A randomised trial of single agent carboplatin vs etoposide and cisplatin for advanced metastatic seminoma

Can we reduce unwanted side effects caused by chemotherapy drugs when treating men with testis cancer?

What was this study about?

Men with a testis cancer called seminoma which has spread to other parts of their body (metastatic) are often treated with chemotherapy drugs called etoposide and cisplatin. These drugs cause a lot of unwanted side effects.

The TE12 trial aimed to see whether using a single chemotherapy drug called carboplatin would be as effective as using the two drugs. Carboplatin causes fewer side effects.

What difference did this study make?

This trial closed to recruitment early on the advice of the independent Data Monitoring and Ethics Committee. This was because the committee was concerned about the use of Carboplatin in patients with testis cancer following the results of the TE09 trial. TE09 showed that carboplatin was not as effective as other chemotherapy drugs for treating a different type of testis cancer.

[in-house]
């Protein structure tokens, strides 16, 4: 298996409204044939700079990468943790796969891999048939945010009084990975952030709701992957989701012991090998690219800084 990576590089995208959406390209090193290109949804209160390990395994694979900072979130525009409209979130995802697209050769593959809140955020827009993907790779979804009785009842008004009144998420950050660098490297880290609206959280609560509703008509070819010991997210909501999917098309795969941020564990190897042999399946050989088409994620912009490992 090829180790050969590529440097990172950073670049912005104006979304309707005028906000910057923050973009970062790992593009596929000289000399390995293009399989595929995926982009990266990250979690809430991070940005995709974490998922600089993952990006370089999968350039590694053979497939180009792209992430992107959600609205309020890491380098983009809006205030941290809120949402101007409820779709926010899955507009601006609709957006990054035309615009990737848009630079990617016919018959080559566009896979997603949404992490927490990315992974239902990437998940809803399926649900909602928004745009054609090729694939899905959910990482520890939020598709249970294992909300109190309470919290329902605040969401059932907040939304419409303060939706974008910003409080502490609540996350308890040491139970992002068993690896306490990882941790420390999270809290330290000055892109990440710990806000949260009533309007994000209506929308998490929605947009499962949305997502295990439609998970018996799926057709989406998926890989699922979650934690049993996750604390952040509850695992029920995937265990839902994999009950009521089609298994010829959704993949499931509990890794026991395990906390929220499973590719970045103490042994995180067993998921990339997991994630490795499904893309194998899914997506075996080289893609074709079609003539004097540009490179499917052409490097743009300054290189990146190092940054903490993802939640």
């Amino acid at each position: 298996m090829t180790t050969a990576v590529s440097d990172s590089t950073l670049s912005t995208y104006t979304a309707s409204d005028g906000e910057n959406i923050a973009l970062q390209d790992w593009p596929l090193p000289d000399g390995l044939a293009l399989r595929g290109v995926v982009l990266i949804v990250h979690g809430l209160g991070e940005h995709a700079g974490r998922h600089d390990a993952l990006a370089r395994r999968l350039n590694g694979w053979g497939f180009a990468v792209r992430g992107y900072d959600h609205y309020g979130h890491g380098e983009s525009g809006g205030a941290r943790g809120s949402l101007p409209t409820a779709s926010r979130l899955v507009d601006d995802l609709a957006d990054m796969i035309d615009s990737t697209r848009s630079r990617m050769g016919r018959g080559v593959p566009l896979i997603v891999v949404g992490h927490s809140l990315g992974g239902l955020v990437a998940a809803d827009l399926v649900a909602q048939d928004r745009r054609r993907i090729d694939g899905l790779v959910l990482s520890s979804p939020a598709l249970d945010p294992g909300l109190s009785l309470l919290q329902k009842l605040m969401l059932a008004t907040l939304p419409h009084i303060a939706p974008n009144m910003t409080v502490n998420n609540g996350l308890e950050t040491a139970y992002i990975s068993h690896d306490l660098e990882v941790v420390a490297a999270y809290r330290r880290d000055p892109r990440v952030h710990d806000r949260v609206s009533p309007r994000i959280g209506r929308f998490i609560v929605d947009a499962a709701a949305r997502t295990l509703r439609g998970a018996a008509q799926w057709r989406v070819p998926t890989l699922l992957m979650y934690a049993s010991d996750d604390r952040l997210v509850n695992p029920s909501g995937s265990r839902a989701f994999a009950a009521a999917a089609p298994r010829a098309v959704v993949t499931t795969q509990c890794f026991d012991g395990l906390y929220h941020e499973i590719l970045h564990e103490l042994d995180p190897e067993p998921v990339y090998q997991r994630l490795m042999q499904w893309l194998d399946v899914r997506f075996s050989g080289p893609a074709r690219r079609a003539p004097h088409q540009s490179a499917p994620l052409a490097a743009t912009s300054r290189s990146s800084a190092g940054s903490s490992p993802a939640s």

Information collected in this trial was used in a meta-analysis which looked at the effectiveness of different types of chemotherapy drugs in men with this type of testis cancer. Chemotherapy using cisplatin remains the usual treatment for these men.

Type of study

Randomised trial

Contact details


When did it take place?

Men were recruited to take part in this study between 1990 and 1993. The results of the study were published in 2000.

Where did it take place?

UK, The Netherlands & Norway.

Who was included?

130 men with metastatic seminoma cancer took part in this study. They came from 18 hospitals in the UK, the Netherlands and Norway.